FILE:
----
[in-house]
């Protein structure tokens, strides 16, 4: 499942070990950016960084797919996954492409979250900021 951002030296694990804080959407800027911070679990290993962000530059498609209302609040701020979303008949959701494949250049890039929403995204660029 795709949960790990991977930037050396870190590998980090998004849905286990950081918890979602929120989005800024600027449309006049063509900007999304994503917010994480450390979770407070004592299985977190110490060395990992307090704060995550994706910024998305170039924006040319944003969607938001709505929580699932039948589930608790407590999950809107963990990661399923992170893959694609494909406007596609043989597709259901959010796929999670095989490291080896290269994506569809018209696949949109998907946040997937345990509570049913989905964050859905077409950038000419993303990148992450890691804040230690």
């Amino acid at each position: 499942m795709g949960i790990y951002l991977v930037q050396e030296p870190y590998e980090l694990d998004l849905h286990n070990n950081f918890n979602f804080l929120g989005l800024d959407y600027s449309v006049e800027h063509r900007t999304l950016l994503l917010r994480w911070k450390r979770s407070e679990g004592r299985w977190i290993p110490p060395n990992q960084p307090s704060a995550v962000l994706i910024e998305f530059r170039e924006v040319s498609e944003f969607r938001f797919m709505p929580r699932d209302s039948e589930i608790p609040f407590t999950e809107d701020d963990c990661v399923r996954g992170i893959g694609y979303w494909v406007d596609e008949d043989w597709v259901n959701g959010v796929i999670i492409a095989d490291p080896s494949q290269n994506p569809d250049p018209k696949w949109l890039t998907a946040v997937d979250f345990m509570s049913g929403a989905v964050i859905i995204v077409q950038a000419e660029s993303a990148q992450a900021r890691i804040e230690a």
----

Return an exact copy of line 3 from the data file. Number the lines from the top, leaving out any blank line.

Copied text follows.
């Amino acid at each position: 499942m795709g949960i790990y951002l991977v930037q050396e030296p870190y590998e980090l694990d998004l849905h286990n070990n950081f918890n979602f804080l929120g989005l800024d959407y600027s449309v006049e800027h063509r900007t999304l950016l994503l917010r994480w911070k450390r979770s407070e679990g004592r299985w977190i290993p110490p060395n990992q960084p307090s704060a995550v962000l994706i910024e998305f530059r170039e924006v040319s498609e944003f969607r938001f797919m709505p929580r699932d209302s039948e589930i608790p609040f407590t999950e809107d701020d963990c990661v399923r996954g992170i893959g694609y979303w494909v406007d596609e008949d043989w597709v259901n959701g959010v796929i999670i492409a095989d490291p080896s494949q290269n994506p569809d250049p018209k696949w949109l890039t998907a946040v997937d979250f345990m509570s049913g929403a989905v964050i859905i995204v077409q950038a000419e660029s993303a990148q992450a900021r890691i804040e230690a």